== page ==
Program offers adaptive bikes to children with disabilities
Variety the Children's Charity has an unusual problem. The Pittsburgh-based nonprofit has obtained sufficient sponsorships to purchase 200 adaptive bikes for children with disabilities, but it's come up short in its search for kids to receive them through its My Bike program.
“We just need to find the kids,” said Charlie LaVallee, Variety CEO. “We know in Indiana County there are around 380 eligible kids, so we just need to get the word out. Let's find those kids. Let's get them on their bikes.”
Luca Cusimano, 5, of Indiana became the proud new owner of an adaptive bike at a My Bike presentation June 10 at the Indiana County YMCA.
The son of Chris and Wendy Cusimano and twin brother of Nico, Luca has mild cerebral palsy and suffered a loss of hearing, though he has regained hearing through two cochlear implants.
“This is great,” Chris Cusimano said of the new bicycle. “It's hard to find specialized equipment. This will really be able to help him participate. It's fantastic.”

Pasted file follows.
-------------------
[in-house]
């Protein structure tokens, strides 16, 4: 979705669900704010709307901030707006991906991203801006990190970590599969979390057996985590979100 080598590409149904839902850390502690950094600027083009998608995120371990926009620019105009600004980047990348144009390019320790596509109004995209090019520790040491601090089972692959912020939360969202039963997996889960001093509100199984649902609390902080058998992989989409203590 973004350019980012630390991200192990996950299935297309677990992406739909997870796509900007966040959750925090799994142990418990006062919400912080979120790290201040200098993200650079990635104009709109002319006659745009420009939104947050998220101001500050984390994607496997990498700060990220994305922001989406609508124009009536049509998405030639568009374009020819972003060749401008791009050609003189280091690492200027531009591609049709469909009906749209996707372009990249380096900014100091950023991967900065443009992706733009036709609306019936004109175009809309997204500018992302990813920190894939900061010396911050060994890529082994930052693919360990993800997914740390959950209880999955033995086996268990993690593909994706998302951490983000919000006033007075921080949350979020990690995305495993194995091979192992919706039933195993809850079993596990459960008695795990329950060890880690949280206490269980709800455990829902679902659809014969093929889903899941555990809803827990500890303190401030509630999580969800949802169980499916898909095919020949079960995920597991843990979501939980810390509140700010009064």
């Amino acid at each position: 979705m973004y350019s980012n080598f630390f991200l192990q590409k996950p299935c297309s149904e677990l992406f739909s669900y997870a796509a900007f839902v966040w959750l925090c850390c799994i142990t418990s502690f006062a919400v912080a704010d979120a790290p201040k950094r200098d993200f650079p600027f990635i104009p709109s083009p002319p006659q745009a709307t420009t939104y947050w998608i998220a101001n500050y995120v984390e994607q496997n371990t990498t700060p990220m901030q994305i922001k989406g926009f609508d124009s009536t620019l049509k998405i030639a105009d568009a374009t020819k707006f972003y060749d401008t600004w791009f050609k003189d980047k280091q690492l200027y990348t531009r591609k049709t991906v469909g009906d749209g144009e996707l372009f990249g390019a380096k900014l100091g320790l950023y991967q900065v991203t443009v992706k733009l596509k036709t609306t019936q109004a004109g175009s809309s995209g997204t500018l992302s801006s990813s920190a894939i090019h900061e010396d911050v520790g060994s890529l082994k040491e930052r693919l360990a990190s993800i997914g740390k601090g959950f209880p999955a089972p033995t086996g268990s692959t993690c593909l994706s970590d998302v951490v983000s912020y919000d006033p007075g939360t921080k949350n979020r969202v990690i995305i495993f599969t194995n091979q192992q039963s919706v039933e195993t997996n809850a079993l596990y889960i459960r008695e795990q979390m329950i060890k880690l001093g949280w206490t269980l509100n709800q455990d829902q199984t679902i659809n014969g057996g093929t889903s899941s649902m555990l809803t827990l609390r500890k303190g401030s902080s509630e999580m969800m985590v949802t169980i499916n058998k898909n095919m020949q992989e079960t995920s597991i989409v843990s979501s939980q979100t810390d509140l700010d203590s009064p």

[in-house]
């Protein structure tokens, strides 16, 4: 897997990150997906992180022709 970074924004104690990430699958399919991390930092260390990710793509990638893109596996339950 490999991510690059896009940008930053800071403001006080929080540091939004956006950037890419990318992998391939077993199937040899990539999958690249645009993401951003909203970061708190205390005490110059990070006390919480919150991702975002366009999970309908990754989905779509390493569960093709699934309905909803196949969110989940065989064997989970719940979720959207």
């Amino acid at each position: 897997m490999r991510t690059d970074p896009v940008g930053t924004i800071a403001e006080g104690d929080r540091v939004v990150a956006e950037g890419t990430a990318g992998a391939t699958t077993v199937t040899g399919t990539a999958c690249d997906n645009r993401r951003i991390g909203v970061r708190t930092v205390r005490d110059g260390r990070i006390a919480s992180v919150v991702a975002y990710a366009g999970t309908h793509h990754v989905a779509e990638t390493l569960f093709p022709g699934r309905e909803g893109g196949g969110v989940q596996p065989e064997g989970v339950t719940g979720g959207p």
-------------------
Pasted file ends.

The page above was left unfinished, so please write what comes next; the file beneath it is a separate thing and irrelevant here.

“He's going to love it,” said Diane Gray of Hastings, Luca's aide through Bayada Pediatrics in Blairsville. “He can ride bikes with his brother now.”
At the local event, Variety partnered with Indiana Regional Medical Center and American Federation of State, County and Municipal Employees Council 83 to present adaptive bicycles to Luca and to six children with disabilities from other counties.
Beginning My Bike in November 2012, Variety gave away 700 bikes in the first two years of the program and more than 100 in the third year while collecting funding for 200 more. The bikes are given on a first-come, first-served basis throughout the 32 counties Variety serves in Western Pennsylvania and West Virginia. Sponsored bikes may be designated for a specific county.
It costs $1,800 to sponsor one of these custom-fit cruisers. Each features Velcro straps on the pedals and a stationary brake that must be engaged every time the child gets on or off the bike. Bikes can be adapted with various steering and pedaling options; some come equipped with a bar that allows a parent following behind to steer and brake the bike as needed.
All bike recipients also receive a stationary stand on which the bike can be placed for year-round indoor use.
According to the Institute for Evaluation Science in Community Health at the University of Pittsburgh's Graduate School of Public Health, there are 10,000 children in Variety's service area who have autism, cerebral palsy and Down syndrome — the top three diagnoses among children who have received the adaptive bikes. That number includes 379 children in Indiana County.